Welcome back: It’s homecoming weekend at Kennesaw State University
by Lindsay Field
October 11, 2012 01:19 AM | 5050 views | 0 0 comments | 11 11 recommendations | email to a friend | print
Kennesaw State University Alpha Omicron Pi sorority sisters Austyn Brock, center, and Rachel Moscato begin painting decorations Wednesday for their float in preparation for homecoming festivities.<br>Staff/Laura Moon
Kennesaw State University Alpha Omicron Pi sorority sisters Austyn Brock, center, and Rachel Moscato begin painting decorations Wednesday for their float in preparation for homecoming festivities.
Staff/Laura Moon
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KENNESAW — Kennesaw State University is celebrating homecoming this week, and school leaders hope to welcome back as many of the school’s nearly 60,000 alumni as possible.

About 50 groups have helped prepare the 2012 homecoming festivities, including greek, resident life, athletic and alumni affairs organizations. Alpha Omicron Pi sorority is among them.

Sorority member Emary Ruppert said her sisters will be participating in the Student Life LipSync with a Celebrity Impersonator contest, “Yell Like Hell” pep rally, “Scrappy’s Wardrobe” contest, powder puff tournament, fashion show, “NestFest Kanstruction” that collects cans for outreach programs. They’ve also built a float for Saturday’s parade and have two sisters on the homecoming court.

“The hardest part is all the preparation,” the Sandy Springs 22-year-old said. “But when you go and see your team win, it’s really fun.”

Ruppert said the homecoming events help “create a better campus culture.”

“Kennesaw is trying to build traditions that established schools like Georgia already have,” she said. “Our culture is in transition because we were a commuter school. The focus is going more towards on-campus stuff.”

As of June 2011, 59,149 students have graduated from Kennesaw State, which was established in 1963 as a two-year junior college. About 35 percent of those are from Cobb, university spokesman Robert Godlewski said.

Homecoming events kicked off Wednesday night with a program that recognized three distinguished alumni and a staff member.

The alumni awards were presented to Michael Quinlan, who earned his degree in finance from the Coles College of Business in 1987; Jerry Samples, who earned a master’s of science in applied computer science in 2004; and Katherine Wood, who earned her master’s in adolescent education in 2005 and an educational leadership degree in 2009.

Dr. Daniela Tapu of the College of Science and Mathematics received the Betty L. Siegel Award.

Additional homecoming activities include:

* today: KAB Novelty Giveaway, 12 to 3 p.m., Campus Green; NestFest Field Games, 3 p.m., University Place field; and NestFest Pep Rally, 7 p.m., University Place Amphitheater.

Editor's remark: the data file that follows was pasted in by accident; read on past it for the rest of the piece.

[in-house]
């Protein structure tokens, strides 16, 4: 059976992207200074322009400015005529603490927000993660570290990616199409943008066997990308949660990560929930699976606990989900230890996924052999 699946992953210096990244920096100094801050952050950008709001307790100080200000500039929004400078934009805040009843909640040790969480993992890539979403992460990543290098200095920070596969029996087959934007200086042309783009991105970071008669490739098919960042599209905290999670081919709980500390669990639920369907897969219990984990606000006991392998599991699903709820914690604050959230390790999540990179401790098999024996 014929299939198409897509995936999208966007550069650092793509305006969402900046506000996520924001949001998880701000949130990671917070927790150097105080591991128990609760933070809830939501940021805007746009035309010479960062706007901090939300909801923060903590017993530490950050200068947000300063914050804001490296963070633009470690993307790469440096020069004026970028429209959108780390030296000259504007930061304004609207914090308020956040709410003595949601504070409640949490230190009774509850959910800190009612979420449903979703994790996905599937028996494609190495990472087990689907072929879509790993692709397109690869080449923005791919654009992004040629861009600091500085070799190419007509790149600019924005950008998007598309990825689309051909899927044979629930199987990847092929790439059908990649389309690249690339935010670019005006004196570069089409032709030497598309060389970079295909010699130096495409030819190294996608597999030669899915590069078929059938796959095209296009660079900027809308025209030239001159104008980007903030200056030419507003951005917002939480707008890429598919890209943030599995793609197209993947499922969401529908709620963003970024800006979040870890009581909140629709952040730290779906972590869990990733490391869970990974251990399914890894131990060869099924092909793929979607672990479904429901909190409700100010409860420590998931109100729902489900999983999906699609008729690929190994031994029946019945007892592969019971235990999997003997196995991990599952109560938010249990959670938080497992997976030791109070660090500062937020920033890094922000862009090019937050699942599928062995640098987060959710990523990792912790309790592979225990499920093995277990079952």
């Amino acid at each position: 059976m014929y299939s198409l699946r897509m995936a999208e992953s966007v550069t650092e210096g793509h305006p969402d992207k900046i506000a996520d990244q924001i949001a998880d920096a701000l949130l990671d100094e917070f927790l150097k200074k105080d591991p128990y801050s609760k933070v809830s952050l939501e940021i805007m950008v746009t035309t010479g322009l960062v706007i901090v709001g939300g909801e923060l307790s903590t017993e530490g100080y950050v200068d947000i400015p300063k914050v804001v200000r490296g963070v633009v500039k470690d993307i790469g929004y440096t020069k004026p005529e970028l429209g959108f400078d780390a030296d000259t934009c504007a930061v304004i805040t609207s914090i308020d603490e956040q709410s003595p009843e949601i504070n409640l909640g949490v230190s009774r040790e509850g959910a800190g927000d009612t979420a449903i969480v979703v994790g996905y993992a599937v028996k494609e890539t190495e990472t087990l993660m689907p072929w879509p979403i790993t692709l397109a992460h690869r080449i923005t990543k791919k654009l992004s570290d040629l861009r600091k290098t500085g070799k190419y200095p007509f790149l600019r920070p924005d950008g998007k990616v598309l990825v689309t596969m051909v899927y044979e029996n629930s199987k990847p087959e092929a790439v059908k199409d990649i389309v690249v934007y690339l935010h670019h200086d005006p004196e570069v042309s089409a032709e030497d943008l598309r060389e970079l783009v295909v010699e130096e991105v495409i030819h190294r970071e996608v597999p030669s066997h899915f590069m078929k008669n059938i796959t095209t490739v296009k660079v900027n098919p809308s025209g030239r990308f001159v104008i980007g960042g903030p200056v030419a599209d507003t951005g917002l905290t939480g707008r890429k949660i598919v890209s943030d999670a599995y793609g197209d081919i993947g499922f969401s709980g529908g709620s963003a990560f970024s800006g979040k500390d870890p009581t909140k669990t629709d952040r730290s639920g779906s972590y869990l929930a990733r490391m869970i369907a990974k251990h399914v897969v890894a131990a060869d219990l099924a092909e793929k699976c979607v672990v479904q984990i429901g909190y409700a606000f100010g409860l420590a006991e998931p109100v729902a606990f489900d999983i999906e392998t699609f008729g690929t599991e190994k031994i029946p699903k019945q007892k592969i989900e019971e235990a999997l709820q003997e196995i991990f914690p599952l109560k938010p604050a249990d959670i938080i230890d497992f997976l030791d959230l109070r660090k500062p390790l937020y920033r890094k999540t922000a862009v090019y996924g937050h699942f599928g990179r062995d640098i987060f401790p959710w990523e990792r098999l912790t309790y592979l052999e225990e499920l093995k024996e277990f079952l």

* Friday: SGA/VKSU The Big Event: Our Owls Outreach, 9 a.m., University Rooms; soccer match KSU vs. UNF, 7 p.m., KSU Stadium; Alumni Happy Hour Tour of Marietta Square, 6:30 p.m., Marietta Square; and KAB Blacklight & Gold Rave, 9 p.m. to 1 a.m., University Rooms.

* Saturday: volleyball, KSU vs. Mercer, 3 p.m., Convocation Center; Homecoming Parade through campus, 5 p.m.; “Flight Night,” Men’s & Women’s basketball preview and homecoming court presentation, 7 p.m., Convocation Center; and a concert featuring J. Dash & Ying Yang Twins, 8:30 p.m., Campus Green, followed by fireworks.

* Sunday: Parent & Family Association Brunch, 11 a.m., The Commons; soccer match, KSU vs. JU, 1 p.m., KSU Stadium and KAB Fashion Show & Concert, 6:30 to 9 p.m., Convocation Center.

Kennesaw State began hosting homecoming in 1984. Dr. Michael Sanseviro, dean of student success, said he’s been working to make the celebration bigger and better since he joined the staff in late 2009.

“The first homecoming was started by the student activities board and focused predominantly on student spirit,” he said. “It grew from there, but then for some reason kind of went away for awhile.”

Sanseviro helped create a strategic planning group to revamp homecoming festivities at the state’s third largest university.

He said the celebration is important not only to increase school pride, it also “helps current students feel good about their school when they see people coming back for events like homecoming.”

“KSU is connected to something larger than ourselves,” he said. “When you think about that spirit and philanthropy … a lot of that comes from alumni and community contributions, and we get great support at one level. But the more homecoming grows and people commit to it, it helps people see how much we’ve changed and grown. It helps us to become a nationally recognized institution.”

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